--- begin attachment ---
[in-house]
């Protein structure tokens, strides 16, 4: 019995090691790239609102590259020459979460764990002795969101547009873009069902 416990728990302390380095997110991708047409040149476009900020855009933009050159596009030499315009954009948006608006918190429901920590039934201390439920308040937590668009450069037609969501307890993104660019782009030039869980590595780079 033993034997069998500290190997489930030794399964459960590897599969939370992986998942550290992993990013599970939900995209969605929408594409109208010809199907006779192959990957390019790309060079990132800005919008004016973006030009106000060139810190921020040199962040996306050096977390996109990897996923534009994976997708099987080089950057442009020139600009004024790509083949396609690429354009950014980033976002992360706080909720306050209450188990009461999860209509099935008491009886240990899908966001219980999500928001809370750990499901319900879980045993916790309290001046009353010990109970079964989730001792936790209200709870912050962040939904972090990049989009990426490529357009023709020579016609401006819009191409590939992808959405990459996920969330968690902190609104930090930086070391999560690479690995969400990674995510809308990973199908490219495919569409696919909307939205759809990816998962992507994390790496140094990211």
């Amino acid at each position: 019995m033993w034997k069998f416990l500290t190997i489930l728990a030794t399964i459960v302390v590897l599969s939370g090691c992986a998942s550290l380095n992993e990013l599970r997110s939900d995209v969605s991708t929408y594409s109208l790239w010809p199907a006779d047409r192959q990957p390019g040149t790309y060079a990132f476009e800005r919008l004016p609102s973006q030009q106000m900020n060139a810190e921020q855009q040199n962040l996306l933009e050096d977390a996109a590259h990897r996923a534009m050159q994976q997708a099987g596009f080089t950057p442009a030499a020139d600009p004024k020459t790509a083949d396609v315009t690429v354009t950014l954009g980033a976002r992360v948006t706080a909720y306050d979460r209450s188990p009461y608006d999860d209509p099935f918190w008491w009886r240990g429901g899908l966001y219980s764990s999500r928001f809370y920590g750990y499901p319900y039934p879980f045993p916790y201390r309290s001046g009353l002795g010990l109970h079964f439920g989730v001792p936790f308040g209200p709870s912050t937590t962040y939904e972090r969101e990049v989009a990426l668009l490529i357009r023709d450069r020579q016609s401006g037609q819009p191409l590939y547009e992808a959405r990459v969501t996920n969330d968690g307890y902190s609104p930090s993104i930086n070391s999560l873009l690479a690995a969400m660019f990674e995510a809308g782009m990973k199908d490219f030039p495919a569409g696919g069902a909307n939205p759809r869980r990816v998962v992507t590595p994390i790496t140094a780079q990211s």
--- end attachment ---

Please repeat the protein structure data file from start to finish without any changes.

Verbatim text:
[in-house]
């Protein structure tokens, strides 16, 4: 019995090691790239609102590259020459979460764990002795969101547009873009069902 416990728990302390380095997110991708047409040149476009900020855009933009050159596009030499315009954009948006608006918190429901920590039934201390439920308040937590668009450069037609969501307890993104660019782009030039869980590595780079 033993034997069998500290190997489930030794399964459960590897599969939370992986998942550290992993990013599970939900995209969605929408594409109208010809199907006779192959990957390019790309060079990132800005919008004016973006030009106000060139810190921020040199962040996306050096977390996109990897996923534009994976997708099987080089950057442009020139600009004024790509083949396609690429354009950014980033976002992360706080909720306050209450188990009461999860209509099935008491009886240990899908966001219980999500928001809370750990499901319900879980045993916790309290001046009353010990109970079964989730001792936790209200709870912050962040939904972090990049989009990426490529357009023709020579016609401006819009191409590939992808959405990459996920969330968690902190609104930090930086070391999560690479690995969400990674995510809308990973199908490219495919569409696919909307939205759809990816998962992507994390790496140094990211």
């Amino acid at each position: 019995m033993w034997k069998f416990l500290t190997i489930l728990a030794t399964i459960v302390v590897l599969s939370g090691c992986a998942s550290l380095n992993e990013l599970r997110s939900d995209v969605s991708t929408y594409s109208l790239w010809p199907a006779d047409r192959q990957p390019g040149t790309y060079a990132f476009e800005r919008l004016p609102s973006q030009q106000m900020n060139a810190e921020q855009q040199n962040l996306l933009e050096d977390a996109a590259h990897r996923a534009m050159q994976q997708a099987g596009f080089t950057p442009a030499a020139d600009p004024k020459t790509a083949d396609v315009t690429v354009t950014l954009g980033a976002r992360v948006t706080a909720y306050d979460r209450s188990p009461y608006d999860d209509p099935f918190w008491w009886r240990g429901g899908l966001y219980s764990s999500r928001f809370y920590g750990y499901p319900y039934p879980f045993p916790y201390r309290s001046g009353l002795g010990l109970h079964f439920g989730v001792p936790f308040g209200p709870s912050t937590t962040y939904e972090r969101e990049v989009a990426l668009l490529i357009r023709d450069r020579q016609s401006g037609q819009p191409l590939y547009e992808a959405r990459v969501t996920n969330d968690g307890y902190s609104p930090s993104i930086n070391s999560l873009l690479a690995a969400m660019f990674e995510a809308g782009m990973k199908d490219f030039p495919a569409g696919g069902a909307n939205p759809r869980r990816v998962v992507t590595p994390i790496t140094a780079q990211s």